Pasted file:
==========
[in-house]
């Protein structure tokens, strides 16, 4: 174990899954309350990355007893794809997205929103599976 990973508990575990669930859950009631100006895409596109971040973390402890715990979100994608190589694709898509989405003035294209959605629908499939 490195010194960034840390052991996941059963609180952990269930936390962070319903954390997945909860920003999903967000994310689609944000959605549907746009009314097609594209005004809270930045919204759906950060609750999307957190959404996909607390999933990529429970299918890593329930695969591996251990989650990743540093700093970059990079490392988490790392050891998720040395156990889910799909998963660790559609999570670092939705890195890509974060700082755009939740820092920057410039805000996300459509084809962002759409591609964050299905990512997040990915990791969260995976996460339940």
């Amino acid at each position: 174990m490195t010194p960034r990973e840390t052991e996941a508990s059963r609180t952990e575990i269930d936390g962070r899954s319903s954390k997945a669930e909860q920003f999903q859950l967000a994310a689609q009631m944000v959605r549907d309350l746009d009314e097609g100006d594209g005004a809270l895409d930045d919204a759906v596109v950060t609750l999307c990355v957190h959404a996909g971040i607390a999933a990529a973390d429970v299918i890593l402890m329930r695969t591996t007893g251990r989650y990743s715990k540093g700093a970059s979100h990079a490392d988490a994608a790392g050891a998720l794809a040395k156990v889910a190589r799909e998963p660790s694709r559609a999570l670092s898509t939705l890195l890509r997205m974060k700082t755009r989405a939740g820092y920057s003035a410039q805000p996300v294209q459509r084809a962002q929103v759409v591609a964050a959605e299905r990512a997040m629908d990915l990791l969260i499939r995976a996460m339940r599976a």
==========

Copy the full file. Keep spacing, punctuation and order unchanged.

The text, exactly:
[in-house]
């Protein structure tokens, strides 16, 4: 174990899954309350990355007893794809997205929103599976 990973508990575990669930859950009631100006895409596109971040973390402890715990979100994608190589694709898509989405003035294209959605629908499939 490195010194960034840390052991996941059963609180952990269930936390962070319903954390997945909860920003999903967000994310689609944000959605549907746009009314097609594209005004809270930045919204759906950060609750999307957190959404996909607390999933990529429970299918890593329930695969591996251990989650990743540093700093970059990079490392988490790392050891998720040395156990889910799909998963660790559609999570670092939705890195890509974060700082755009939740820092920057410039805000996300459509084809962002759409591609964050299905990512997040990915990791969260995976996460339940």
């Amino acid at each position: 174990m490195t010194p960034r990973e840390t052991e996941a508990s059963r609180t952990e575990i269930d936390g962070r899954s319903s954390k997945a669930e909860q920003f999903q859950l967000a994310a689609q009631m944000v959605r549907d309350l746009d009314e097609g100006d594209g005004a809270l895409d930045d919204a759906v596109v950060t609750l999307c990355v957190h959404a996909g971040i607390a999933a990529a973390d429970v299918i890593l402890m329930r695969t591996t007893g251990r989650y990743s715990k540093g700093a970059s979100h990079a490392d988490a994608a790392g050891a998720l794809a040395k156990v889910a190589r799909e998963p660790s694709r559609a999570l670092s898509t939705l890195l890509r997205m974060k700082t755009r989405a939740g820092y920057s003035a410039q805000p996300v294209q459509r084809a962002q929103v759409v591609a964050a959605e299905r990512a997040m629908d990915l990791l969260i499939r995976a996460m339940r599976a």